Remembering our fallen warriors: Jason Van Leuven

Students commemorate Van Leuven with a memorial drawing on display in the media center.

Photo by Brittany Chang

Students commemorate Van Leuven with a memorial drawing on display in the media center.

Kind. Generous. Compassionate. Dedicated. Friendly.

These are just a few words that friends used to describe Jason Van Leuven. Van Leuven, who was an instructional assistant in the special education department, died in a car accident last Saturday.

Van Leuven is survived by two older siblings and his parents, including his mother Teresa Van Leuven, who works as a secretary in the front office.

“He really dedicated his life to helping the students with special needs. He [was] always positive and energetic. He was willing to do anything to support our students,” assistant principal Belinda Averill said.

Van Leuven had dreams of a career as an occupational therapist. With everything he did, Van Leuven aimed to help others, from the garden he helped start to volunteering at football and basketball games. He was also one of the original five staff members to start the special education program that allowed students with severe disabilities to attend school on campus.

“He loved working with our students. More than just working with students, he would help us [the staff] out a lot,” principal Christopher Krebs said. “He was a really, really nice, kind person who everyone loved being around, which is why it’s so hard – because he had such a positive impact on so many people on campus.”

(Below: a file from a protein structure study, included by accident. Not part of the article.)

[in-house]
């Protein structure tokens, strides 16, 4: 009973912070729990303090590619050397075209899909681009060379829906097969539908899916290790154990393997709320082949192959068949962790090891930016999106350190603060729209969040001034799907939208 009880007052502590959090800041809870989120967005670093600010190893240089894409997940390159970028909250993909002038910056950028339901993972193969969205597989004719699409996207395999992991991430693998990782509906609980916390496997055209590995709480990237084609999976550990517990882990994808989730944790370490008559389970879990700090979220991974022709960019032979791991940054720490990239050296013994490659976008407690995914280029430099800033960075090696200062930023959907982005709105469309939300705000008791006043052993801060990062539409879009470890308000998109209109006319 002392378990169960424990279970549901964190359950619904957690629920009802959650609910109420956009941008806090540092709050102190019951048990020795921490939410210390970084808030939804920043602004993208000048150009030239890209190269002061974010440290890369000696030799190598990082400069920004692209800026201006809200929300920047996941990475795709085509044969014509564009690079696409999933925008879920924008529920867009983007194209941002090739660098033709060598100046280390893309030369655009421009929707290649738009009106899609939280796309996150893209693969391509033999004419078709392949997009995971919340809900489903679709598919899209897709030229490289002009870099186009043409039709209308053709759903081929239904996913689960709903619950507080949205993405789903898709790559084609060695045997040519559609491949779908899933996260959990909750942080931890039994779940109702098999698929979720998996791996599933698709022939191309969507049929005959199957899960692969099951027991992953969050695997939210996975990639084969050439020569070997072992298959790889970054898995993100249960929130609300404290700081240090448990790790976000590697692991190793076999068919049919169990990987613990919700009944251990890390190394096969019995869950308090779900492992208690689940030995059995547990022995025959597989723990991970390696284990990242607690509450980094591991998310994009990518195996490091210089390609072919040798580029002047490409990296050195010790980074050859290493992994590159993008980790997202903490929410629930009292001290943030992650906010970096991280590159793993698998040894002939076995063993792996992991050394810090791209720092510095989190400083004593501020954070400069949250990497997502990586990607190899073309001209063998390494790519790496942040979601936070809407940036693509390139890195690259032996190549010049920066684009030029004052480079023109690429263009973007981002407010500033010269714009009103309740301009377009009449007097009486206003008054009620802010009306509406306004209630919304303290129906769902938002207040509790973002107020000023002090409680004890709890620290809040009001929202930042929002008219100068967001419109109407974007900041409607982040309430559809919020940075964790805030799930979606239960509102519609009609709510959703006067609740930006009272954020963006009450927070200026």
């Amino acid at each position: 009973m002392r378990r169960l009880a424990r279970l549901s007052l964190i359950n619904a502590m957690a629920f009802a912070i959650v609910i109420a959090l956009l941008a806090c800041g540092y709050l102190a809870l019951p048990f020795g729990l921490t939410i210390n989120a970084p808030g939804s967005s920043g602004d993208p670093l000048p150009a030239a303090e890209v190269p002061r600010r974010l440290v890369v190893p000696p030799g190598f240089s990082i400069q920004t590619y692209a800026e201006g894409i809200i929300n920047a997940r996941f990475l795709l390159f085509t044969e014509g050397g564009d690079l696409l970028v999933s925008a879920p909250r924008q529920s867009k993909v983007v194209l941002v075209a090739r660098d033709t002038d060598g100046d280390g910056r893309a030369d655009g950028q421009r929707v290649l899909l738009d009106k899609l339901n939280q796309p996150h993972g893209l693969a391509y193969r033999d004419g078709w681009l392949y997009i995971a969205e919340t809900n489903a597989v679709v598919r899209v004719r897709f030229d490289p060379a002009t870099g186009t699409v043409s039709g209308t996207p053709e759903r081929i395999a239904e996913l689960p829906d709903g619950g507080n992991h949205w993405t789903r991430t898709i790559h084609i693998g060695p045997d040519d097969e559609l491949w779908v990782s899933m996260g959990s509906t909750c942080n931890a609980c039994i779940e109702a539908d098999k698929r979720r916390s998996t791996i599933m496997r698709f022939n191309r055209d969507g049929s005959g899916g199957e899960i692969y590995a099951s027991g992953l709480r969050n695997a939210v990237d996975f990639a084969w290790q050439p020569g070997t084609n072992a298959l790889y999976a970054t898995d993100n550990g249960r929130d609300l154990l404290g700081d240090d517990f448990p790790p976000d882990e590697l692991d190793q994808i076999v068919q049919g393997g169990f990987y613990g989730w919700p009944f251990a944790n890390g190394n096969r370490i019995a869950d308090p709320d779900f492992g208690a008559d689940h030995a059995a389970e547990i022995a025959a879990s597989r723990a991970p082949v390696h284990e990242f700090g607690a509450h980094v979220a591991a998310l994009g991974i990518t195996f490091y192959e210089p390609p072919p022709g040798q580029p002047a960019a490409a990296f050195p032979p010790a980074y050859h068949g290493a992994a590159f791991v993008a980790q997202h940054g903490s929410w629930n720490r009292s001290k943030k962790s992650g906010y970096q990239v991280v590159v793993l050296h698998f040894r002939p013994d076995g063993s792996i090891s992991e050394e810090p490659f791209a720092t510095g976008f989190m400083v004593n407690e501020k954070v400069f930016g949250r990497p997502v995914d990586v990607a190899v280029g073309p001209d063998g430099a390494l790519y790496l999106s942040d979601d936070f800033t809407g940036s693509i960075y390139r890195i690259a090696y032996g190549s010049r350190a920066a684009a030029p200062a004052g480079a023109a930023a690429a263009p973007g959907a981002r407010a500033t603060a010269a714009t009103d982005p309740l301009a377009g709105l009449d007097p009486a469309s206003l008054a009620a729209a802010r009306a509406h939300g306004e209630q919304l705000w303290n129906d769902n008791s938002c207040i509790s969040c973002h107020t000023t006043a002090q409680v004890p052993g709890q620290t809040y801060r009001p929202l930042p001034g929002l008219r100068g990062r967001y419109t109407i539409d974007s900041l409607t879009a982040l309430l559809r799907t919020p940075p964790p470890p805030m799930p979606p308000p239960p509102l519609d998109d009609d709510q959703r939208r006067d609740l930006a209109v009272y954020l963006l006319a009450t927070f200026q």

Van Leuven brought experience and heart to the special education program on campus. His enthusiasm was clear when he was working with students.

“I know it sounds cliché, but he really brought light to the school,” instructional aide Anna Zois said.

Van Leuven also brightened the life of a friend of his who was categorized as special needs. Van Leuven would bring this friend everywhere with him and made a huge impact in his life by acting as an older brother.

“He had a great sense of humor. When he was around, everyone, no matter what the age, enjoyed him,” instructional aide Ahmad Mirsafian said.

Van Leuven was almost as dedicated to athletics as he was to his students. Van Leuven was an avid Chargers fan and loved all sports. When he attended Northwood High, he played baseball and soccer. Even in high school it was clear that Van Leuven was exceptionally compassionate.

“He was seriously one of the most kind and nicest guys I’ve ever met. Even back in high school [when] we played soccer together, he was just an awesome person,” fellow instructional aide Jon Moussalli said.

A celebration of Jason Van Leuven’s life will take place today at 5 p.m. at Windrow Park on the Baseball Diamond.